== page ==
After forming the second field insulating layer, an upper portion of the second field insulating layer may be removed to expose portions of the blocking layer 820 arranged over top surfaces of the active fin structures 812. The upper portion of the second field insulating layer may be removed, for example, by a chemical mechanical polishing (CMP) process and/or an etch-back process. Alternatively, a CMP process may be performed to planarize the second field insulating layer, and an etch-back process may be subsequently performed. As shown in FIG. 24, the upper portion of the second field insulating layer may be removed to expose upper surfaces of the blocking layer 820 to form second field insulating patterns 822 may be formed in the second trenches. The second field insulating patterns 822 may have upper surfaces substantially at the same height as the exposed upper surfaces of the blocking layer 820, which are arranged over the top surfaces of the active fin structures 812.

A first conductive layer, a barrier layer and/or a second conductive layer may be formed on the exposed upper surfaces of the blocking layer 820 and the second field insulating patterns 822. The first conductive layer, the barrier layer and the second conductive layer may be patterned to form gate electrode structures 824, which may extend in a second direction substantially perpendicular to the first direction.

Further detailed descriptions of methods of forming the first conductive layer, the barrier layer and the second conductive layer will be omitted because these elements may be similar to those already described with reference to FIG. 8.

The gate electrode structures 824 may be completed by forming a photoresist pattern on the second conductive layer and performing an etching process using the photoresist pattern as an etching mask. The etching process may be performed to expose the top surfaces of the active fin structures 812. Upper portions of the second field insulating patterns 822 may be partially removed during the etching process.

Although not shown in figures, the gate electrode structures 824 may include a first conductive layer pattern, a barrier layer pattern and a second conductive layer pattern. The first conductive layer pattern may serve as a gate electrode, and the second conductive layer pattern may serve as a word line.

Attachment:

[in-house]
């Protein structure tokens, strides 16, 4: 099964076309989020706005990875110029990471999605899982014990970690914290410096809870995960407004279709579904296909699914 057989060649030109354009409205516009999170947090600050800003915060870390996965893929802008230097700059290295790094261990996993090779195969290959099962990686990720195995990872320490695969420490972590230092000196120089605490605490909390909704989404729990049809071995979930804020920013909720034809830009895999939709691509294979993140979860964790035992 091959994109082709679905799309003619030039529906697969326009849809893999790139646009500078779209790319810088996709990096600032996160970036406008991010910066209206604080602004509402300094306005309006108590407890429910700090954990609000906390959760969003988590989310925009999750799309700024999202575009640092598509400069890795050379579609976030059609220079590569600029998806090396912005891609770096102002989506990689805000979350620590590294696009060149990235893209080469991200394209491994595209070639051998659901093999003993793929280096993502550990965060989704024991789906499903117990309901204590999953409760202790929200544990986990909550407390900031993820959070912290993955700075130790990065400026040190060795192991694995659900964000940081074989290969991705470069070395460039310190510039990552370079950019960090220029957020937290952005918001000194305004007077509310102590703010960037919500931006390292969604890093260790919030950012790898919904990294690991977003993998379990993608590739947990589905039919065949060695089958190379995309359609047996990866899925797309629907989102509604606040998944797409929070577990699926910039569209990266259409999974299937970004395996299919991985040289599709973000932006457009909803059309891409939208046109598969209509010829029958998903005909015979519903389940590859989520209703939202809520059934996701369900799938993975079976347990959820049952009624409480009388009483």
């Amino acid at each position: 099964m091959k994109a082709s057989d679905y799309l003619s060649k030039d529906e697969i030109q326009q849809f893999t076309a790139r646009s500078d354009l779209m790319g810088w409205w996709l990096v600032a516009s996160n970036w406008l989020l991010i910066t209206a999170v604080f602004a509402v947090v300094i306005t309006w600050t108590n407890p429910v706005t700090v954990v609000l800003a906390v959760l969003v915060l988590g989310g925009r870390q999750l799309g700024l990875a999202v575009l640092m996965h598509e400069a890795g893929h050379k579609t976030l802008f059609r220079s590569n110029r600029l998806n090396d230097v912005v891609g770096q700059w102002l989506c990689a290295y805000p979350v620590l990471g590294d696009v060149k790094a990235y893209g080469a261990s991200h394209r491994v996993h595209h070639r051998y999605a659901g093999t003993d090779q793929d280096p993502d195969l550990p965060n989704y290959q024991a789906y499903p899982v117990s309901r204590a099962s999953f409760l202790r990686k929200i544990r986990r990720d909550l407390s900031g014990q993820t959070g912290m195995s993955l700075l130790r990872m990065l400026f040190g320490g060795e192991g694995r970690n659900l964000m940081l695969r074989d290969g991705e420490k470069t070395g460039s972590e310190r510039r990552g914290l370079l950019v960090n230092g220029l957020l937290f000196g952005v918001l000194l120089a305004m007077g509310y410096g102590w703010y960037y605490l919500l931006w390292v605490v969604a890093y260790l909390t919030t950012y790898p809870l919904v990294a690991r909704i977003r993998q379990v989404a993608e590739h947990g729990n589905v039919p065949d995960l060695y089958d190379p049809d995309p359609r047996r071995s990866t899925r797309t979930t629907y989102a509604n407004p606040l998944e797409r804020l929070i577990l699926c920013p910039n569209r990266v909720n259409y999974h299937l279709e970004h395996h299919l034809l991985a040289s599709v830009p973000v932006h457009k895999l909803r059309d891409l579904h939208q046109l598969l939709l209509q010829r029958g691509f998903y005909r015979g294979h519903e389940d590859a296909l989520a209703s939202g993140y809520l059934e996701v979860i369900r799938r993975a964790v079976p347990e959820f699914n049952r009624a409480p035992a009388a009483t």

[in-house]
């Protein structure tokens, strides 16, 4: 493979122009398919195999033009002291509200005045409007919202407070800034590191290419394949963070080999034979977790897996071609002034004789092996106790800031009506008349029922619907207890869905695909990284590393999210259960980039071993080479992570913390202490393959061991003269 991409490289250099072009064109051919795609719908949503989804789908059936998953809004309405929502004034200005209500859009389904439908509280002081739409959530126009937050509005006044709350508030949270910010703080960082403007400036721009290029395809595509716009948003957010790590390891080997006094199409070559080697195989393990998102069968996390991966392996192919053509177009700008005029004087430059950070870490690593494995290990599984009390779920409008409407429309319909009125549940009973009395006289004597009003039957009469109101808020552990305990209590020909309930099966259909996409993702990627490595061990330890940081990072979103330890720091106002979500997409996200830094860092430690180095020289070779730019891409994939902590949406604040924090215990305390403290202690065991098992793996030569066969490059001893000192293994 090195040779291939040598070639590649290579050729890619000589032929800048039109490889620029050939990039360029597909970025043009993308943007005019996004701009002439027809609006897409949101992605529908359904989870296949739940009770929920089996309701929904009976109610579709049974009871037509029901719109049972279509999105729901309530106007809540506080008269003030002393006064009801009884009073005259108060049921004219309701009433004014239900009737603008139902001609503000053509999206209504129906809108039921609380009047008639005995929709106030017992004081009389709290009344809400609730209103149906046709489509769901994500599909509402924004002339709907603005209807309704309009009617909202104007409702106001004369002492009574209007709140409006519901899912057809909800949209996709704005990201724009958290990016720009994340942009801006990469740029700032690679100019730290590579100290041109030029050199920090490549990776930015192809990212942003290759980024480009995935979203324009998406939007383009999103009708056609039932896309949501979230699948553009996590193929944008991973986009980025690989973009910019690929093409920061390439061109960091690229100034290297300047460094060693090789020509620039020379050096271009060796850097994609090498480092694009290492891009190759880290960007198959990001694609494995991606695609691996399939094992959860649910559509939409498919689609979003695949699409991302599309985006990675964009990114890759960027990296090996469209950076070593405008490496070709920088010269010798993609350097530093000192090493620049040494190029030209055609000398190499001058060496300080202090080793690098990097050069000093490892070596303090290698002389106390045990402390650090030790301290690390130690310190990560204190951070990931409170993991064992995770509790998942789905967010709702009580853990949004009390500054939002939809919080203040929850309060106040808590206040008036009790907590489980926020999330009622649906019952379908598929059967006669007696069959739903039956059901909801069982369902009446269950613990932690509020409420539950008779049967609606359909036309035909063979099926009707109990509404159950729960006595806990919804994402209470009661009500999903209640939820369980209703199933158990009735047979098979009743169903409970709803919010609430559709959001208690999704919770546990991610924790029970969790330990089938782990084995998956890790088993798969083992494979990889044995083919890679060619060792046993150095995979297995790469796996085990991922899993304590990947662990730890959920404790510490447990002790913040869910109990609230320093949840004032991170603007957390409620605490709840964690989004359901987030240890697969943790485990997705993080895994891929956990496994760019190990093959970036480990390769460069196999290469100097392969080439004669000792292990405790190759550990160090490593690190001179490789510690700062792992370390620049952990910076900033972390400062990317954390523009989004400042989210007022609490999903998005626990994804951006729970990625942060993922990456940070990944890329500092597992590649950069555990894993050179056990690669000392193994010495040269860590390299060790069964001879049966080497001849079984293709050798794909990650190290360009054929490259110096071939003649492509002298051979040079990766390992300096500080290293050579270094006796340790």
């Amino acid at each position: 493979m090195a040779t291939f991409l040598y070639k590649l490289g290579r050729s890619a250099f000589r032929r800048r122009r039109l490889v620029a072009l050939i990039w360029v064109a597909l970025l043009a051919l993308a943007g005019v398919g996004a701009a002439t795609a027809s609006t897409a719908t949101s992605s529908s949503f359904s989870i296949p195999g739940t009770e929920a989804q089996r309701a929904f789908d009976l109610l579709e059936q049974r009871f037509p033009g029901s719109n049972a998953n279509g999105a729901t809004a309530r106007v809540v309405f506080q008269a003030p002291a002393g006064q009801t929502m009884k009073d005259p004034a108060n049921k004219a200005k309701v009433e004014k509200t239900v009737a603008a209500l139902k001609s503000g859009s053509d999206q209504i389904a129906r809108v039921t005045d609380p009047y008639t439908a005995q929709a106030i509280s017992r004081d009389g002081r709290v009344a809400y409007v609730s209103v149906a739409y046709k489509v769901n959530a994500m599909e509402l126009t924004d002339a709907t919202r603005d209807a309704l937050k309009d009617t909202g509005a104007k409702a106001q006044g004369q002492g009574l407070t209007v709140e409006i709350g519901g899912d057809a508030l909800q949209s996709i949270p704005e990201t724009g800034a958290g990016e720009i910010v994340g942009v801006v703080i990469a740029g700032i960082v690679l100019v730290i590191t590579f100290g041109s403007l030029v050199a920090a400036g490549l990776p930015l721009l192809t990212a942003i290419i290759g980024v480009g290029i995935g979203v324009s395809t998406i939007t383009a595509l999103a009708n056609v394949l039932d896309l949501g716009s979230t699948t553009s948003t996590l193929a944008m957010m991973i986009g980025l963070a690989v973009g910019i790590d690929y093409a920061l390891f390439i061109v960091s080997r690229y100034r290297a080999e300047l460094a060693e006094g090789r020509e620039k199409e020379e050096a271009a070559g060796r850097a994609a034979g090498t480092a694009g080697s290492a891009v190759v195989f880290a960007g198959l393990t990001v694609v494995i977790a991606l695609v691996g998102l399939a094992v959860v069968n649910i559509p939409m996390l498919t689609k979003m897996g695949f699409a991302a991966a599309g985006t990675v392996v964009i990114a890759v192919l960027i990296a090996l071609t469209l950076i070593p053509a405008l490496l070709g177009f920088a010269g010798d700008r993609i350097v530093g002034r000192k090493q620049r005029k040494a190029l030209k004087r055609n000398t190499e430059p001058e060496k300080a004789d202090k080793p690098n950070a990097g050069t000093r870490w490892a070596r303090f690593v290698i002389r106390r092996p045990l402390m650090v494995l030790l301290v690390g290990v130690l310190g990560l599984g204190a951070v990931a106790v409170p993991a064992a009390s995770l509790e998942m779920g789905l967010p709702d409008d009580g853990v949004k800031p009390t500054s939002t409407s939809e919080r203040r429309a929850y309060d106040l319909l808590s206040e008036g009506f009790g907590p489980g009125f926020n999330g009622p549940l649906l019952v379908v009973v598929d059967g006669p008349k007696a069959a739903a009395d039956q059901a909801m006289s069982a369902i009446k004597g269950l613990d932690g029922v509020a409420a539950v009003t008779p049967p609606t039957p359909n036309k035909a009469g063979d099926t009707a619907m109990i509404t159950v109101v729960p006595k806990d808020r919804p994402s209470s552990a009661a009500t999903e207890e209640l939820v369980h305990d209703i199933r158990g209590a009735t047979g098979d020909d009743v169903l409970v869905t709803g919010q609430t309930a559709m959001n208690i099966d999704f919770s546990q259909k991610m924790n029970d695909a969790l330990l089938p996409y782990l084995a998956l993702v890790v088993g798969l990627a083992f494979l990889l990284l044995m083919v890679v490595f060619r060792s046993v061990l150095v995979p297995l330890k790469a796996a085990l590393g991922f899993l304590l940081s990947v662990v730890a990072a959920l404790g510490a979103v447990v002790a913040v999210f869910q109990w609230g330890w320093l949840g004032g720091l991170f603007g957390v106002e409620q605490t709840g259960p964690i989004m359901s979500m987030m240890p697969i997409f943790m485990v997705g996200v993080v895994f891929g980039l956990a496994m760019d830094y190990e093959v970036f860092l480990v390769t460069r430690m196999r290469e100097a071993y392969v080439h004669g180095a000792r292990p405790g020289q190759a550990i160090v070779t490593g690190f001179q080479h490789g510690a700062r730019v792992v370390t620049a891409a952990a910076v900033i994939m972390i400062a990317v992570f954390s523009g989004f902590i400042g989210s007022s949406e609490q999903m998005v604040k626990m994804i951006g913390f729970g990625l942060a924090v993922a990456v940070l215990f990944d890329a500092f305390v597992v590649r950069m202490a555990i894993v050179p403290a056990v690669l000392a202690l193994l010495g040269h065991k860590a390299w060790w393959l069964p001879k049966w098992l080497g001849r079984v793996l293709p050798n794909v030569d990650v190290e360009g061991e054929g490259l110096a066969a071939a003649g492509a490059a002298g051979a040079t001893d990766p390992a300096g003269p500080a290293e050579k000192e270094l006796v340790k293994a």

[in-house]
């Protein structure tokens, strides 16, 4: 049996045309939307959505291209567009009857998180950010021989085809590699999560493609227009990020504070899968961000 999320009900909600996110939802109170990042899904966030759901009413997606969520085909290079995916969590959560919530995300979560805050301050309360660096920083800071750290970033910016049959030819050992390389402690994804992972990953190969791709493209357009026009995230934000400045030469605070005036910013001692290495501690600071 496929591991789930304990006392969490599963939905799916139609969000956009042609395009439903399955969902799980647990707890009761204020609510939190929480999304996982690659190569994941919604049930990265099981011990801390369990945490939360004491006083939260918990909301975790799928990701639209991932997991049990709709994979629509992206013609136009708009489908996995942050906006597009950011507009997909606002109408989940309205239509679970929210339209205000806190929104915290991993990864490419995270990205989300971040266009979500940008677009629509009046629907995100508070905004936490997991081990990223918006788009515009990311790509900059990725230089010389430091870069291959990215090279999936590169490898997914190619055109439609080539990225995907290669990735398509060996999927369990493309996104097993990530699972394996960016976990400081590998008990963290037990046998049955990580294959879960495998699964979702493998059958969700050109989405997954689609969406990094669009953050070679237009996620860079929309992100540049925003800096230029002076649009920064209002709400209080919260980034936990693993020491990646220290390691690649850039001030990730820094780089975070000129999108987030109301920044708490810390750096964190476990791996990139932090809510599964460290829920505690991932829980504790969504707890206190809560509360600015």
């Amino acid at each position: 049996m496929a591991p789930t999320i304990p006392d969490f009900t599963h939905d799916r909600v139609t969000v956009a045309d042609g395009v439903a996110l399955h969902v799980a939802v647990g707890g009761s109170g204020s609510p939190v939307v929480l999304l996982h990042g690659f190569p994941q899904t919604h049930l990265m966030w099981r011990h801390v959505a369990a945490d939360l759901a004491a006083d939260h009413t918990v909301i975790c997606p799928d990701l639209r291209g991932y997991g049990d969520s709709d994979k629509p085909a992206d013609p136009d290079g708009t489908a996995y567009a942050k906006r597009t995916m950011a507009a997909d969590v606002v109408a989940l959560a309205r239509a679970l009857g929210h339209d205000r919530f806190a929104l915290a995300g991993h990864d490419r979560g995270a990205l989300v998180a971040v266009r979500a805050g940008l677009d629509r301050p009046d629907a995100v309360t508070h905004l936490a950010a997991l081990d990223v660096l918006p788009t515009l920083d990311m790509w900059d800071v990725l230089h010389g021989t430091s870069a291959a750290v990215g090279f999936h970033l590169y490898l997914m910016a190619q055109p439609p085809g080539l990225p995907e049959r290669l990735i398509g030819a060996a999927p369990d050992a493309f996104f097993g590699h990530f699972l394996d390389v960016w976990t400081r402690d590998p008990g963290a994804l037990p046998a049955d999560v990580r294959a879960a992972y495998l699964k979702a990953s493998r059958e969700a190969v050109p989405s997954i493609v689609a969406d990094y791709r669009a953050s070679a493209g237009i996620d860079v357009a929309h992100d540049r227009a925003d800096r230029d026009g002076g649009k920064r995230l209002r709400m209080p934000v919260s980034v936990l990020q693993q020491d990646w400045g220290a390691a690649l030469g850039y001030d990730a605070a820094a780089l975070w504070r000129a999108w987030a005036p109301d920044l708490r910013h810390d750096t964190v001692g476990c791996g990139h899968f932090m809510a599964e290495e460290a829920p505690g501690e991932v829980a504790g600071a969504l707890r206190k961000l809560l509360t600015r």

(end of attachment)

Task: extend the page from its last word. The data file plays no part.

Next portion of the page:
In accordance with example embodiments, after forming the gate electrode structures 824, spacers may be formed on sidewalls of the gate electrode structures 824. The block layer 820, the charge trapping layer 818 and the tunnel insulating layer 816 may be patterned by an etching process using the spacers and the gate electrode structures 824 as etch masks so as to form gate structures.

Source/drain regions may be formed at the top surface portions of the active fin structures 812 adjacent to the gate electrode structures 824, to thereby form a non-volatile memory device on the semiconductor substrate 800.

In accordance with example embodiments as described above, a length of the charge trapping layer may be extended in an extending direction of the word line, e.g., the second direction. Thus, the lateral diffusion of electrons may be reduced in the charge trapping layer, thereby improving the data retention performance and/or reliability of the non-volatile memory device.

Although example embodiments have been described, it is understood that the example embodiments should not be limited to these example embodiments but various changes and modifications can be made by those skilled in the art within the spirit and scope of the example embodiments as hereinafter claimed.

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Referenced by
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US8723245 *Mar 21, 2011May 13, 2014Kabushiki Kaisha ToshibaNonvolatile memory device
US20120007163 *Mar 21, 2011Jan 12, 2012Hiroshi AkahoriNonvolatile memory device
Classifications
U.S. Classification257/324, 257/E21.679, 257/E29.309, 438/287, 257/316, 257/E21.423
International ClassificationH01L29/792, H01L21/336, H01L29/788, H01L21/8247
Cooperative ClassificationH01L29/7926, H01L29/66833, H01L29/792, H01L27/11568, H01L27/115
European ClassificationH01L29/792V, H01L27/115, H01L29/792, H01L27/115G4, H01L29/66M6T6F18
Legal Events
DateCodeEventDescription
Sep 11, 2007ASAssignment
Owner name: SAMSUNG ELECTRONICS CO., LTD., KOREA, REPUBLIC OF
Free format text: ASSIGNMENT OF ASSIGNORS INTEREST;ASSIGNORS:LEE, SE-HOON;PARK, KYU-CHARN;CHOE, JEONG-DONG;REEL/FRAME:019857/0751
Effective date: 20070904